Maple Syrup Season in Ottawa - Temple's Sugar Bush

KITC would like to welcome back guest blogger, Stephen Johnson. Stephen Johnson is an Ottawa writer who loves to write about family travel.  During the summer, you will most likely find him and his family at a local fair or festival. During the winter, a beach in Mexico is a likely bet.  

When I first moved to Ottawa from Saskatchewan nineteen years ago,  one of the things I loved about Ottawa was visiting a sugar bush every March and April to load up on pancakes and maple syrup.   Saskatchewan grows and produces many great things but maple syrup is not one of them.

Visiting a sugar bush has now become a tradition for our family.   This year, we decided to check out Temple’s Sugar Bush, located on Lanark County Road 15 - Ferguson Falls Road.

The first thing that had made me want to visit the sugar bush was the post and beam timber frame construction of the main building.  Built in 2007, the construction style does not use steel and girders with the giant pine beams held in place by hand whittled wood dowels.  Entering the main building, I was not disappointed. It felt like I had stepped into the Chateau Montebello or an elegant wood frame construction from a hundred years ago.   

Temples Sugar Bush.jpg

Our son,  David, also liked the architecture but was more interested in the buffet.   We were seated at communal tables that allowed for easy conversation. The buffet was expansive and delicious.   There were the items you would expect like pancakes, sausages, beans and eggs. Other less obvious items included salad, breakfast biscuits  and yogurt giving variety to the traditional buffet Of course, the most important feature was the maple syrup which is made on-site.

The best part of the buffet was the taste! Nothing was from a can and tasted homemade. You didn’t see shrivelled up sausages that had been under a heat lamp for hours.  The chef brought out fresh items regularly keeping everyone happy.

David at Temple's Sugar Bush.jpg

I also appreciated the friendly and prompt service.   Even though there was a large crowd, there were enough staff on hand to make sure everyone’s coffee cups were full.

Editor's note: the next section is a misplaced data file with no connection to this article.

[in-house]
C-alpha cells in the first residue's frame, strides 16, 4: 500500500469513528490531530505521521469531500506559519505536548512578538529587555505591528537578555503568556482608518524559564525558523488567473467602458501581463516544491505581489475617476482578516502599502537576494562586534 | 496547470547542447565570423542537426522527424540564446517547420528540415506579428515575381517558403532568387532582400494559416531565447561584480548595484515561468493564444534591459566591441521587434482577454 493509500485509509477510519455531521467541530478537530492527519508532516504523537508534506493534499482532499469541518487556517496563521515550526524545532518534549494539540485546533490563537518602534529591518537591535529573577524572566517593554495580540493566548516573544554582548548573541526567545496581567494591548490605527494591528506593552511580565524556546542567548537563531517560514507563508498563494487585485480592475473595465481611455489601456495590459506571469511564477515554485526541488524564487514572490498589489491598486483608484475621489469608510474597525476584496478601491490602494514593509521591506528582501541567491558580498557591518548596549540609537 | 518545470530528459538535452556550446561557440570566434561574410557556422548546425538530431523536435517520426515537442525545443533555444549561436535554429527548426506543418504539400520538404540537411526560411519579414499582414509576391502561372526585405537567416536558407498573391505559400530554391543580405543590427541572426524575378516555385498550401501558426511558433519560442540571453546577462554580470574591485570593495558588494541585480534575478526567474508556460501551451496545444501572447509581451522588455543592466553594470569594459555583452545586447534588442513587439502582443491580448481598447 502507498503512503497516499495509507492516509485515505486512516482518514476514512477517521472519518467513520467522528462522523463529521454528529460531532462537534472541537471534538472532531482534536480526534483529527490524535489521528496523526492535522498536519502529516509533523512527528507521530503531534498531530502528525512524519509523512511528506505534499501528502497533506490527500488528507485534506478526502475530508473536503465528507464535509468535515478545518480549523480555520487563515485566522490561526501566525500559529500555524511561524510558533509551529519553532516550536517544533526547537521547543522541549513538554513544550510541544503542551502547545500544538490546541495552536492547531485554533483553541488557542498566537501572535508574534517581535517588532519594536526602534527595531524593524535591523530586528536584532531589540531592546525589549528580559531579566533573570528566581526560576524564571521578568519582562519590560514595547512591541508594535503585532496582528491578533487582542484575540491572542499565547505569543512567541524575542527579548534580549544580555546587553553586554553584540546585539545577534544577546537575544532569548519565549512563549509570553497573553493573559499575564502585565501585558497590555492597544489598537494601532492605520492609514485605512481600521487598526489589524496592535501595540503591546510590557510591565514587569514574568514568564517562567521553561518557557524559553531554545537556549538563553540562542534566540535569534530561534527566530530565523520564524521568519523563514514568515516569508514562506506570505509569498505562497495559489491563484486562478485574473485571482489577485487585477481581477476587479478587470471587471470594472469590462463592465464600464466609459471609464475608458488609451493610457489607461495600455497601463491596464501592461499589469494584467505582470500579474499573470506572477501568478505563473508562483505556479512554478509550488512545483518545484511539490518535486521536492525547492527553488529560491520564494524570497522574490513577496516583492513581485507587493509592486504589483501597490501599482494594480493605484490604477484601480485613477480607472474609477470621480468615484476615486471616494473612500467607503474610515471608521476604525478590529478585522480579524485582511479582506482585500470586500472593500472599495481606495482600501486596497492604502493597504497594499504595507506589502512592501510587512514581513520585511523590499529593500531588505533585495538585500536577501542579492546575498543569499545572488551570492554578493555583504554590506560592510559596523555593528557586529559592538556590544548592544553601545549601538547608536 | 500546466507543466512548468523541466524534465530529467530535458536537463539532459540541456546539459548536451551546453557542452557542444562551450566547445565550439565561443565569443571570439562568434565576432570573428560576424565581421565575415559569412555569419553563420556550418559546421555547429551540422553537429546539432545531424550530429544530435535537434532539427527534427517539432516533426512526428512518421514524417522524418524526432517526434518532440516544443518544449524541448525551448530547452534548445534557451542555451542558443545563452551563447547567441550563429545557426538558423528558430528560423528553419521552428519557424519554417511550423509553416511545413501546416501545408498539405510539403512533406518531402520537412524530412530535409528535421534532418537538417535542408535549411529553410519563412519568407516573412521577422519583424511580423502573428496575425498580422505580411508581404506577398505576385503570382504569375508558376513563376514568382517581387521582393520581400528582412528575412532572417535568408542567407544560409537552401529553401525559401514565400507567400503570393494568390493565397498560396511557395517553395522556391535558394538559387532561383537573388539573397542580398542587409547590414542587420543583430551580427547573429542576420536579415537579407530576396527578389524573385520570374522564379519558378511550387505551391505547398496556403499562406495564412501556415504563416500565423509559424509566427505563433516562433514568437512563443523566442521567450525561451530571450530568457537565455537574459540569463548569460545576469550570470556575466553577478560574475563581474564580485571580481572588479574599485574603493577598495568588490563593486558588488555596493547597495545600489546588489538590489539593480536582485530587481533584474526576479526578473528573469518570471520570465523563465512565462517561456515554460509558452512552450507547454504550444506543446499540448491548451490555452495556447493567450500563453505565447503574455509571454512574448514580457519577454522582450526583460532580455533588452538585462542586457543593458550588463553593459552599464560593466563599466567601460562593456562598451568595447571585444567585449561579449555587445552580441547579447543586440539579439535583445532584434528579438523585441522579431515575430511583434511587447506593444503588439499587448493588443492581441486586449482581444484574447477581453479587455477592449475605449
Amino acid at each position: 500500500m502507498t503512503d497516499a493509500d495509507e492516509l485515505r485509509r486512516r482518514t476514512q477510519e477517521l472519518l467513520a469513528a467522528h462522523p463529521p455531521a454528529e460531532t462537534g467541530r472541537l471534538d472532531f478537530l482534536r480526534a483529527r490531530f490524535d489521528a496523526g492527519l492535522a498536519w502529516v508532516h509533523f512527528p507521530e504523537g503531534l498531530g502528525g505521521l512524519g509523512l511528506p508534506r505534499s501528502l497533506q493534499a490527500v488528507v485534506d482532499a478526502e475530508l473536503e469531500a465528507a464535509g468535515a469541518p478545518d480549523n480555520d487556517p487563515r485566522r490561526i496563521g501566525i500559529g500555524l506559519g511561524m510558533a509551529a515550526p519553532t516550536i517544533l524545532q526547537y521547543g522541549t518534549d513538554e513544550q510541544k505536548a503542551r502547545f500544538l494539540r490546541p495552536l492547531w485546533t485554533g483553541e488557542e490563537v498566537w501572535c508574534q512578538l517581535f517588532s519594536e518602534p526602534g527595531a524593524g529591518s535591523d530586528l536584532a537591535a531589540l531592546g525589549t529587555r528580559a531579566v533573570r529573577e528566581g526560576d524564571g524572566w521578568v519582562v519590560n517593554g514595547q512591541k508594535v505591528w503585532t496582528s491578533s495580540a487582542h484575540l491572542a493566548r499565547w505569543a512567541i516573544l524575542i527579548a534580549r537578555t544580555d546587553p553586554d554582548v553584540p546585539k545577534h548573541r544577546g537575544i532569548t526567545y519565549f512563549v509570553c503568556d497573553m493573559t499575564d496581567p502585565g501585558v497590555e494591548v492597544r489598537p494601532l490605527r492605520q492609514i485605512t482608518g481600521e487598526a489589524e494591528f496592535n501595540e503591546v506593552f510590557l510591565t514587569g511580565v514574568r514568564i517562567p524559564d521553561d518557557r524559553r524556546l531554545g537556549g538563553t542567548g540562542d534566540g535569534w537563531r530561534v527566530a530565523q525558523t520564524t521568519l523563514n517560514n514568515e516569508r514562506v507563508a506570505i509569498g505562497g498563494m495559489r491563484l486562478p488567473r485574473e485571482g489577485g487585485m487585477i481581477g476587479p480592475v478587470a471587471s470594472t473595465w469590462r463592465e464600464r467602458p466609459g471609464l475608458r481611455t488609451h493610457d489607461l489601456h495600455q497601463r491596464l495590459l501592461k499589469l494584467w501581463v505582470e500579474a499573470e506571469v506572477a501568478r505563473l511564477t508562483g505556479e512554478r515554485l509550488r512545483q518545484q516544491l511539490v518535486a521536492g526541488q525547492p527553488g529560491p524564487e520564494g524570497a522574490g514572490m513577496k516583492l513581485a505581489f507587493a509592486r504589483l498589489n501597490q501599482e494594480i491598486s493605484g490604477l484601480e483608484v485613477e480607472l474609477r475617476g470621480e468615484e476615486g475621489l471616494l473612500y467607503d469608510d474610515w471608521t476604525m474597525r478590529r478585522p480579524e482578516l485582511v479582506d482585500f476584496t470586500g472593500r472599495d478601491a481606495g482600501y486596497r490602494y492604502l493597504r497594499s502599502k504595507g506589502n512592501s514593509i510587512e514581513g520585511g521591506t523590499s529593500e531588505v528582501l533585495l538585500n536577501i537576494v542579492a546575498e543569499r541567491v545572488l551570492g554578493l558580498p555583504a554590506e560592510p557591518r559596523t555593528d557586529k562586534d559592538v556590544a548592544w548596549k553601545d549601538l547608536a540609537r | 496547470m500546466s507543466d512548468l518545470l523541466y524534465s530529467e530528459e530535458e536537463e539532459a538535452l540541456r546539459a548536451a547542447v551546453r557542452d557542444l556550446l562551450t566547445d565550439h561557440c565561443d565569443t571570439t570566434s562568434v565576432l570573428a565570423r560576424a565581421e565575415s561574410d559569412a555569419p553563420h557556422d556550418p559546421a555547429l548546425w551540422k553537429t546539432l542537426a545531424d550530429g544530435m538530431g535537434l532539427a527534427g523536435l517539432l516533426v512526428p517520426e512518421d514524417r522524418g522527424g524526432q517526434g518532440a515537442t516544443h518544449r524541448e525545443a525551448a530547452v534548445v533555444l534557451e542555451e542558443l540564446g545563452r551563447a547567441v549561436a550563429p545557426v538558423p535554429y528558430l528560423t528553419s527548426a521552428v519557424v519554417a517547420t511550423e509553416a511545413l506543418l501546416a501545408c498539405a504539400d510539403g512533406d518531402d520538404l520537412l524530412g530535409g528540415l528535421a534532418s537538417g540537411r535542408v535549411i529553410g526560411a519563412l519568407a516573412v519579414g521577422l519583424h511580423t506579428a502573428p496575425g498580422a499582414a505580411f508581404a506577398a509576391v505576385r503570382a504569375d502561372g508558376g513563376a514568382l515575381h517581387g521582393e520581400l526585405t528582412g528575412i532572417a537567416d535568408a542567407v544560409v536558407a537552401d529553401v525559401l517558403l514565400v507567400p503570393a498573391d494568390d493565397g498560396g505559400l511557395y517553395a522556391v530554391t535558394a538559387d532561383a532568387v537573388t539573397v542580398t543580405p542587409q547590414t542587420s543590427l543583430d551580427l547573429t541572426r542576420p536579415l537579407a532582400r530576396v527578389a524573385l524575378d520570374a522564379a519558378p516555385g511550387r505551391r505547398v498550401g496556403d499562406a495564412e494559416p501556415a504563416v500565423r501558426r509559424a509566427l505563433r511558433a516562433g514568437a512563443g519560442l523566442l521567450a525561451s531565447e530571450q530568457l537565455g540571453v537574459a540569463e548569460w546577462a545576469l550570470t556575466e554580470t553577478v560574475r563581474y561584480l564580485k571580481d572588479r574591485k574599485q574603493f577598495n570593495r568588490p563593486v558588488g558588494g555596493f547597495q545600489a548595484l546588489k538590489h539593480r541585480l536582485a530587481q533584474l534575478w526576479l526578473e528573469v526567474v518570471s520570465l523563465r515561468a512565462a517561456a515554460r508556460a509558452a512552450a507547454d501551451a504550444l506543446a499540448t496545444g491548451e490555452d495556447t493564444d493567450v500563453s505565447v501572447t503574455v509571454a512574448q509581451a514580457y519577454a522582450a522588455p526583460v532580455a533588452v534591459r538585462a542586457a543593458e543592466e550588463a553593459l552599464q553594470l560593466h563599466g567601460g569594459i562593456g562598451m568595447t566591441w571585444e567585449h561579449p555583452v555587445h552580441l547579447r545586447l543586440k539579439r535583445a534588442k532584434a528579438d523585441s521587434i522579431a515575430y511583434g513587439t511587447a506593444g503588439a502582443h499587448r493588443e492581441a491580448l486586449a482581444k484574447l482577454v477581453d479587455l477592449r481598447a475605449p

One other aspect I enjoyed was that there was not loud music being played or over the loudspeakers allowing for conversation without having to yell.  My dad was visiting us from Saskatchewan so having an animated conversation together with David and my wife, Sandy is a memory I will treasure.

After our hearty meal,  we had a chance to meet Charles Temple who shared with us his story.  “I had dropped out of the University of Toronto and wasn’t sure what to do with my life,” offered Temple.  “I remembered fond childhood memories of making maple syrup at my mother’s family farm. I decided I wanted to set up my own sugar camp.  I started off modestly and eventually had my own farm with a sugar bush. Things evolved and we eventually purchased our current property with a vow to open a restaurant.  That has brought us to today with our restaurant.”

Mr. Temple or as he preferred to be called, Charlie, was also kind enough to show us where the sap from the maple trees was boiled and the process to turn it into maple syrup.   

We wrapped our time at Temple’s by walking the nature trail to try and burn off some of the calories we had gained at the buffet.  We walked long enough to probably justify two pancakes and one sausage. Oh well, that will mean just one more bike ride in the spring.

If you go - Temple’s Sugar Bush restaurant is typically open from March 1 -  end of April. The rest of the year, the facility serves as a popular wedding venue. The buffet is served weekends and holidays with the menu being offered Wednesday - Friday.  Expect larger crowds on the weekend but when we went, there wasn’t a lineup and people were served promptly. There is also a small store on-site selling maple products.

If you want to extend your trip, there is a cheese store and Amish furniture store in nearby Balderson.  The historic town of Perth is about a twenty minute drive from Temple’s.

Disclaimer: Stephen and his family were comped for their meal at Temple’s Sugar Bush, but all opinions are his own.

Easter Weekend Roundup